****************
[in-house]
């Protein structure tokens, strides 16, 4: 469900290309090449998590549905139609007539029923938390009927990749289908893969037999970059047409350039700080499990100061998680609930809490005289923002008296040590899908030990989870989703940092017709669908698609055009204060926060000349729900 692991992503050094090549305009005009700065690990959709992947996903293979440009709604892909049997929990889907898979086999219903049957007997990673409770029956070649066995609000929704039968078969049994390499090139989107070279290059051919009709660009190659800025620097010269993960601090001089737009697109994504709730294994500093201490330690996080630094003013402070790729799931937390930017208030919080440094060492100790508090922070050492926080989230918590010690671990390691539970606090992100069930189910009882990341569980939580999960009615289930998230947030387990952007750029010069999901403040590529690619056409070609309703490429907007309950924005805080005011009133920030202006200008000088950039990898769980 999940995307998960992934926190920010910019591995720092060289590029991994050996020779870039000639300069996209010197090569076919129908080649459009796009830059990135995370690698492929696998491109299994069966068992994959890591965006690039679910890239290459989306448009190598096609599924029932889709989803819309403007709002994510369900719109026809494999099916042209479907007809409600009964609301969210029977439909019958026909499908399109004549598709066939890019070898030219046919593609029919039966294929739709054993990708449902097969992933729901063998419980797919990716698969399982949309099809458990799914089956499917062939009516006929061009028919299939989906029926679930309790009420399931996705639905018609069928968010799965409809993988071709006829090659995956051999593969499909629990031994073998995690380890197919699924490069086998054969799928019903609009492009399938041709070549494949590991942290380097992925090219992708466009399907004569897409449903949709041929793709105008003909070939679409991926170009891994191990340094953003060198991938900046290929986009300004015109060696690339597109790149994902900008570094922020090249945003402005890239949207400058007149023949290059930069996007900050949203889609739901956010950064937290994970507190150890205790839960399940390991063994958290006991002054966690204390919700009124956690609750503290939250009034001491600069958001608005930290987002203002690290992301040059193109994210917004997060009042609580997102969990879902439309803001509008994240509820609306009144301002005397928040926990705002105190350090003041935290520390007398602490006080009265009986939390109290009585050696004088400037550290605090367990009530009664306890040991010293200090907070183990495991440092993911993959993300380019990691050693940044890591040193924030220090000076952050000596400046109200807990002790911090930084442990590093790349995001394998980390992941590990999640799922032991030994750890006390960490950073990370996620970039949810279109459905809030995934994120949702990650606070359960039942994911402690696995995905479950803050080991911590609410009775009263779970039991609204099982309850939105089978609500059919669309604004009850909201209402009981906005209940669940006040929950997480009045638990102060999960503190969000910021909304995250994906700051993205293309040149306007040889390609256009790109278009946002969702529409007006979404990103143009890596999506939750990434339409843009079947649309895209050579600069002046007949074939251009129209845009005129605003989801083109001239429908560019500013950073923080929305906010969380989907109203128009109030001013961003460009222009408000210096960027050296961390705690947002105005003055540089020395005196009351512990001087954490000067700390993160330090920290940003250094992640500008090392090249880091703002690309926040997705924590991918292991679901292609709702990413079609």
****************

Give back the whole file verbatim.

[in-house]
């Protein structure tokens, strides 16, 4: 469900290309090449998590549905139609007539029923938390009927990749289908893969037999970059047409350039700080499990100061998680609930809490005289923002008296040590899908030990989870989703940092017709669908698609055009204060926060000349729900 692991992503050094090549305009005009700065690990959709992947996903293979440009709604892909049997929990889907898979086999219903049957007997990673409770029956070649066995609000929704039968078969049994390499090139989107070279290059051919009709660009190659800025620097010269993960601090001089737009697109994504709730294994500093201490330690996080630094003013402070790729799931937390930017208030919080440094060492100790508090922070050492926080989230918590010690671990390691539970606090992100069930189910009882990341569980939580999960009615289930998230947030387990952007750029010069999901403040590529690619056409070609309703490429907007309950924005805080005011009133920030202006200008000088950039990898769980 999940995307998960992934926190920010910019591995720092060289590029991994050996020779870039000639300069996209010197090569076919129908080649459009796009830059990135995370690698492929696998491109299994069966068992994959890591965006690039679910890239290459989306448009190598096609599924029932889709989803819309403007709002994510369900719109026809494999099916042209479907007809409600009964609301969210029977439909019958026909499908399109004549598709066939890019070898030219046919593609029919039966294929739709054993990708449902097969992933729901063998419980797919990716698969399982949309099809458990799914089956499917062939009516006929061009028919299939989906029926679930309790009420399931996705639905018609069928968010799965409809993988071709006829090659995956051999593969499909629990031994073998995690380890197919699924490069086998054969799928019903609009492009399938041709070549494949590991942290380097992925090219992708466009399907004569897409449903949709041929793709105008003909070939679409991926170009891994191990340094953003060198991938900046290929986009300004015109060696690339597109790149994902900008570094922020090249945003402005890239949207400058007149023949290059930069996007900050949203889609739901956010950064937290994970507190150890205790839960399940390991063994958290006991002054966690204390919700009124956690609750503290939250009034001491600069958001608005930290987002203002690290992301040059193109994210917004997060009042609580997102969990879902439309803001509008994240509820609306009144301002005397928040926990705002105190350090003041935290520390007398602490006080009265009986939390109290009585050696004088400037550290605090367990009530009664306890040991010293200090907070183990495991440092993911993959993300380019990691050693940044890591040193924030220090000076952050000596400046109200807990002790911090930084442990590093790349995001394998980390992941590990999640799922032991030994750890006390960490950073990370996620970039949810279109459905809030995934994120949702990650606070359960039942994911402690696995995905479950803050080991911590609410009775009263779970039991609204099982309850939105089978609500059919669309604004009850909201209402009981906005209940669940006040929950997480009045638990102060999960503190969000910021909304995250994906700051993205293309040149306007040889390609256009790109278009946002969702529409007006979404990103143009890596999506939750990434339409843009079947649309895209050579600069002046007949074939251009129209845009005129605003989801083109001239429908560019500013950073923080929305906010969380989907109203128009109030001013961003460009222009408000210096960027050296961390705690947002105005003055540089020395005196009351512990001087954490000067700390993160330090920290940003250094992640500008090392090249880091703002690309926040997705924590991918292991679901292609709702990413079609």